Paddy Cultivation: Pressure on the field to yield | Daily News

Paddy Cultivation: Pressure on the field to yield

Farmers play a major role in the country’s food production drive.
Farmers play a major role in the country’s food production drive.

Food systems are at the nexus of food security, nutritional health, ecosystems, Climate Change, and rural prosperity. With countries in South Asia struggling with their economies in this post-pandemic era, the strains are now visible in agriculture and farming communities. Sri Lanka still views paddy as a strategic commodity due to its importance in the diet of the population and remains the sole value-generating activity among a major segment of farmers. Rice is the most important crop in Sri Lanka and this sector received utmost attention from Governments since it involves the majority of farmers on one hand and most citizens are rice consumers.

The rice industry is vital for food security and the economic development of Sri Lanka as its economy relies heavily on the agricultural sector. Food security issue obviously relates to national security and human security. Interestingly European consumers are now interested in special rice varieties such as organic rice, jasmine rice and wild rice. Rice is the dominant cereal in India. Rice is being cultivated in three different seasons in diverse ecologies by nearly 67 million of Indian farming families. Rice is considered as the second most important food crop in Pakistan. For decades Pakistan has been popular for Basmati rice and other kinds of long grain rice. The second most exportable commodity in Pakistan is also rice.

Sri Lankan Paddy is cultivated in two main seasons: Maha under North-East monsoon and Yala under South-West monsoon. Maha (October to March) usually accounts for about 65 per cent of the annual rice production and the remaining 35 per cent comes from the Yala crop (April to September). Polonnaruwa District has been associated with paddy cultivation since the time of our ancient kings, and today holds the position of the largest milling zone in the country. Millers add a higher percentage in value chains. Value is added for cleaning paddy stocks, storing and packing rice and transportation of rice to the major cities. Key factors that affect the demand for rice in different ways are income, prices, population growth, and urbanization.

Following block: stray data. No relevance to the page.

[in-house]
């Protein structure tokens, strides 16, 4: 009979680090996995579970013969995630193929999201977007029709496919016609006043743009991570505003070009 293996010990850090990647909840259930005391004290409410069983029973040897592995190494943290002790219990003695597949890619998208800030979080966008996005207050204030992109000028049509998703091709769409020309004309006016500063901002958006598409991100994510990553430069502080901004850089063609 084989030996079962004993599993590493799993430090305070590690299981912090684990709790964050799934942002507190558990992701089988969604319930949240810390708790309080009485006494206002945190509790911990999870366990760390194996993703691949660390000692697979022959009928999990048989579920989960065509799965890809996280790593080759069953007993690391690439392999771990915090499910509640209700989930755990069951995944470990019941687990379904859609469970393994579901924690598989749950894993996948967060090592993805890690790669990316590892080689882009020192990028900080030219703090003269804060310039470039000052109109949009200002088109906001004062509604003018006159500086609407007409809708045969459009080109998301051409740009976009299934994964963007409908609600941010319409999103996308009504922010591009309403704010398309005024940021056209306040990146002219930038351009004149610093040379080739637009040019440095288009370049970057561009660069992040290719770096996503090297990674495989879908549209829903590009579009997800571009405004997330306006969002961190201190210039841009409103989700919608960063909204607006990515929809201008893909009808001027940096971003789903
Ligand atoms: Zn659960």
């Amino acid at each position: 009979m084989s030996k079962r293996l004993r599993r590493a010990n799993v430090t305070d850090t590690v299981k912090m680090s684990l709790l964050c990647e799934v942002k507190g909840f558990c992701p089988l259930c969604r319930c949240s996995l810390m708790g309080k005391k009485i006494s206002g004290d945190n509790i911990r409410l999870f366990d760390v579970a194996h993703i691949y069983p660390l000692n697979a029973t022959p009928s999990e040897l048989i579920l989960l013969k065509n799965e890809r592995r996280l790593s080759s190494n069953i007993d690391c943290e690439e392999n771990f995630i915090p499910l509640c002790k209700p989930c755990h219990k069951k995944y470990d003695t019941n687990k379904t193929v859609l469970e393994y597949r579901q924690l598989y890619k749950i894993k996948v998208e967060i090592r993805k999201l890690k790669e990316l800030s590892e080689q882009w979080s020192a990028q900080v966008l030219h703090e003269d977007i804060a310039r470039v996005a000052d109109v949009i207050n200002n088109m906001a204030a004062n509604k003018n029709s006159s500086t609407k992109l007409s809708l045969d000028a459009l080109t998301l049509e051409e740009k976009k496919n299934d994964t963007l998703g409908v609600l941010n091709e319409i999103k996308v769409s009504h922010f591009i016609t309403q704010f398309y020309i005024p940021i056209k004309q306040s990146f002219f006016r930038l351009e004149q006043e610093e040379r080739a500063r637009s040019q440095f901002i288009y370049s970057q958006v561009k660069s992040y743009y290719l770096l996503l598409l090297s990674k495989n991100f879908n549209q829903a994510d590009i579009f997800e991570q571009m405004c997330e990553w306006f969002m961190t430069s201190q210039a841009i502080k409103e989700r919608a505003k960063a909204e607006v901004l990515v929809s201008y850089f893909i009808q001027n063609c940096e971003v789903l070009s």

Water is one of the important inputs in agriculture. Rice is typically grown in bunded fields that are continuously flooded up to 14-21 days before harvest. On average, it takes 1,400 L (370 gal) of water to produce 1 kg of rice in an irrigated production system. The main issue of concern faced by the farmers who cultivated under major irrigation schemes was scarcity of water. In 1968, FAO (UN) formulated a master plan to provide irrigation from the Mahaweli Ganga (Sri Lanka's largest river) to develop 360 000 hectares of new and existing agricultural land. Water is a scarce resource input in rice production, so it is very important that irrigation water is used wisely and efficiently. Due to its semi-aquatic ancestry, rice is extremely sensitive to water shortages. Rice is extremely sensitive to water shortage at the flowering stage. Drought at flowering results in yield loss. FAO (UN) has conducted rehabilitation and renovation of irrigation tanks in Sri Lanka for many years and has forged a strong partnership with the Department of Irrigation, Department of Agrarian Services Development and the farmer communities.